[4/17/17] The following script is from “Brain Hacking,” which aired on April 9, 2017. Anderson Cooper is the correspondent. Guy Campanile, producer.
Have you ever wondered if all those people you see staring intently at their smartphones — nearly everywhere, and at all times — are addicted to them? According to a former Google product manager you are about to hear from, Silicon Valley is engineering your phone, apps and social media to get you hooked. He is one of the few tech insiders to publicly acknowledge that the companies responsible for programming your phones are working hard to get you and your family to feel the need to check in constantly. Some programmers call it “brain hacking” and the tech world would probably prefer you didn’t hear about it. But Tristan Harris openly questions the long-term consequences of it all and we think it’s worth putting down your phone to listen.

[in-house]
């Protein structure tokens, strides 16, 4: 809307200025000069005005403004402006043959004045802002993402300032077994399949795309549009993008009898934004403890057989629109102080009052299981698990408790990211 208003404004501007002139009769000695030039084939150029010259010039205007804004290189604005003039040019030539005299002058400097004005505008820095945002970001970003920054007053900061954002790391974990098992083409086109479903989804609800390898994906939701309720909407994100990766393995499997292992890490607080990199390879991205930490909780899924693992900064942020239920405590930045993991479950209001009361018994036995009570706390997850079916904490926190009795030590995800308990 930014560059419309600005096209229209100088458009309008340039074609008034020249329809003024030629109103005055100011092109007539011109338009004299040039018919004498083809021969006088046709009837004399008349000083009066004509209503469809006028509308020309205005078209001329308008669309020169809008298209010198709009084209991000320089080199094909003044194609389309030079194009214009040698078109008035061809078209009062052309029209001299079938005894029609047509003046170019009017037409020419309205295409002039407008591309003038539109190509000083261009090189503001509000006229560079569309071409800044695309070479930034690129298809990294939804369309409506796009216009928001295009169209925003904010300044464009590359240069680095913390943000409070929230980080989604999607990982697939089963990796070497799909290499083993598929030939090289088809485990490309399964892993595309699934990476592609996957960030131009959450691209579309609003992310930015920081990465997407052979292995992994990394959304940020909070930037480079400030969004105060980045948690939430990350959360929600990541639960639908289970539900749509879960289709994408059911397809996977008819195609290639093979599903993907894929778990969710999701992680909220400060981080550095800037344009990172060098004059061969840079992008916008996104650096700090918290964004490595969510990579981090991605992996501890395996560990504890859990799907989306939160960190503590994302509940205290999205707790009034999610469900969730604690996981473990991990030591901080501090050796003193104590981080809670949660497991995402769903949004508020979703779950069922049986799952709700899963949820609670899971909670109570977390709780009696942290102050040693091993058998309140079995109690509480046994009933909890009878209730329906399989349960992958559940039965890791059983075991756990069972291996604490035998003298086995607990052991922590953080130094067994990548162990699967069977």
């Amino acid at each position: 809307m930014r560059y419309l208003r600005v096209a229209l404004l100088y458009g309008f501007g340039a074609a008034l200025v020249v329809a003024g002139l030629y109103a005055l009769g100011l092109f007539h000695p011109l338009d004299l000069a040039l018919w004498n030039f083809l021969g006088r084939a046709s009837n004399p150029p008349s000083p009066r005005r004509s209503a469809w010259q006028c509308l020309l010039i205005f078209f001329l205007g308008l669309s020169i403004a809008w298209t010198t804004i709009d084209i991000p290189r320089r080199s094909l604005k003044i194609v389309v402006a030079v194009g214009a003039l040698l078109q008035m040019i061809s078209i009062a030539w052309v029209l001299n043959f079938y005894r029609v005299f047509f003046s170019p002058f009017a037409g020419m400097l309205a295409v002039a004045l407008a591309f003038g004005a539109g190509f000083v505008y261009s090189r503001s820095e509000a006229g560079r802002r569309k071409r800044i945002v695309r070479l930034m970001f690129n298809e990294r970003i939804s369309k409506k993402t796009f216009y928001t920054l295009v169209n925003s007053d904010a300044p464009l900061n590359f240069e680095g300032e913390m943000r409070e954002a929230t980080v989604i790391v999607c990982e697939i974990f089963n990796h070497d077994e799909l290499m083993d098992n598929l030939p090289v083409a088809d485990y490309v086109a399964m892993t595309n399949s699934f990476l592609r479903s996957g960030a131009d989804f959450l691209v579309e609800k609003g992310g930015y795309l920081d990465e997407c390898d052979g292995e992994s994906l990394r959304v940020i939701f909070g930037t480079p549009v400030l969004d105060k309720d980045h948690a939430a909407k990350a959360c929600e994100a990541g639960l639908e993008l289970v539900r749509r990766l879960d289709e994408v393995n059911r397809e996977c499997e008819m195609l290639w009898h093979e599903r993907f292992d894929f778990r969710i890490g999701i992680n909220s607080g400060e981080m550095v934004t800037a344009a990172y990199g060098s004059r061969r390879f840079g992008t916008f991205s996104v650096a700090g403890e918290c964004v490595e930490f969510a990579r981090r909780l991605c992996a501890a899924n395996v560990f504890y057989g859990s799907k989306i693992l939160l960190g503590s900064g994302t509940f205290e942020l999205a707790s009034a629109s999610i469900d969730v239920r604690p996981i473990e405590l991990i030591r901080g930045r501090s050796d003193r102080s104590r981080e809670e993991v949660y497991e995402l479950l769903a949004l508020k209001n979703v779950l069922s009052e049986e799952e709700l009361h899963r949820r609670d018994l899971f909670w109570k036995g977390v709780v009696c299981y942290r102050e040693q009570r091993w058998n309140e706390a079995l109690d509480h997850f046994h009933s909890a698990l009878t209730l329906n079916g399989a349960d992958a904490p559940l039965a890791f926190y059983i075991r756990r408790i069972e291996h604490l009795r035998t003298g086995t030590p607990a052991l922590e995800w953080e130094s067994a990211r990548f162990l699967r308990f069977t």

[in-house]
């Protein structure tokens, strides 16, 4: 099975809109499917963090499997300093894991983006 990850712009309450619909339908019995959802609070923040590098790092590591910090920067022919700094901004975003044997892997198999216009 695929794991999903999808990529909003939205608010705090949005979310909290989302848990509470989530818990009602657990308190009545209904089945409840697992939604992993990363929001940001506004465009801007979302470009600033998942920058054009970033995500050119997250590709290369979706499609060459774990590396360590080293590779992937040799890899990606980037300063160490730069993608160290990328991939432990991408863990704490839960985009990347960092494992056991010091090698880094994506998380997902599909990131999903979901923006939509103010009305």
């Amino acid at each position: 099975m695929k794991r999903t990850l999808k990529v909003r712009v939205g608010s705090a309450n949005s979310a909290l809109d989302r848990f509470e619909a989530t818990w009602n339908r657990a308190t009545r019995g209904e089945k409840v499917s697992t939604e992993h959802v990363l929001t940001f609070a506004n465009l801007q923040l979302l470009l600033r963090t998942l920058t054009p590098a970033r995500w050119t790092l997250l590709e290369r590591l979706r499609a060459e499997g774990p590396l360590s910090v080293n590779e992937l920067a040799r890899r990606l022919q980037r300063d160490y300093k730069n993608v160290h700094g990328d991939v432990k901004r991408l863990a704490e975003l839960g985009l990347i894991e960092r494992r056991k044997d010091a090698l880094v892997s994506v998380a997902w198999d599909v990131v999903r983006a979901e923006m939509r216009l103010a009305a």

Tristan Harris: This thing is a slot machine.
Anderson Cooper: How is that a slot machine?
Tristan Harris: Well every time I check my phone, I’m playing the slot machine to see, “What did I get?” This is one way to hijack people’s minds and create a habit, to form a habit. What you do is you make it so when someone pulls a lever, sometimes they get a reward, an exciting reward. And it turns out that this design technique can be embedded inside of all these products.
The rewards Harris is talking about are a big part of what makes smartphones so appealing. The chance of getting likes on Facebook and Instagram. Cute emojis in text messages. And new followers on Twitter.
Tristan Harris: There’s a whole playbook of techniques that get used to get you using the product for as long as possible.
Anderson Cooper: What kind of techniques are used?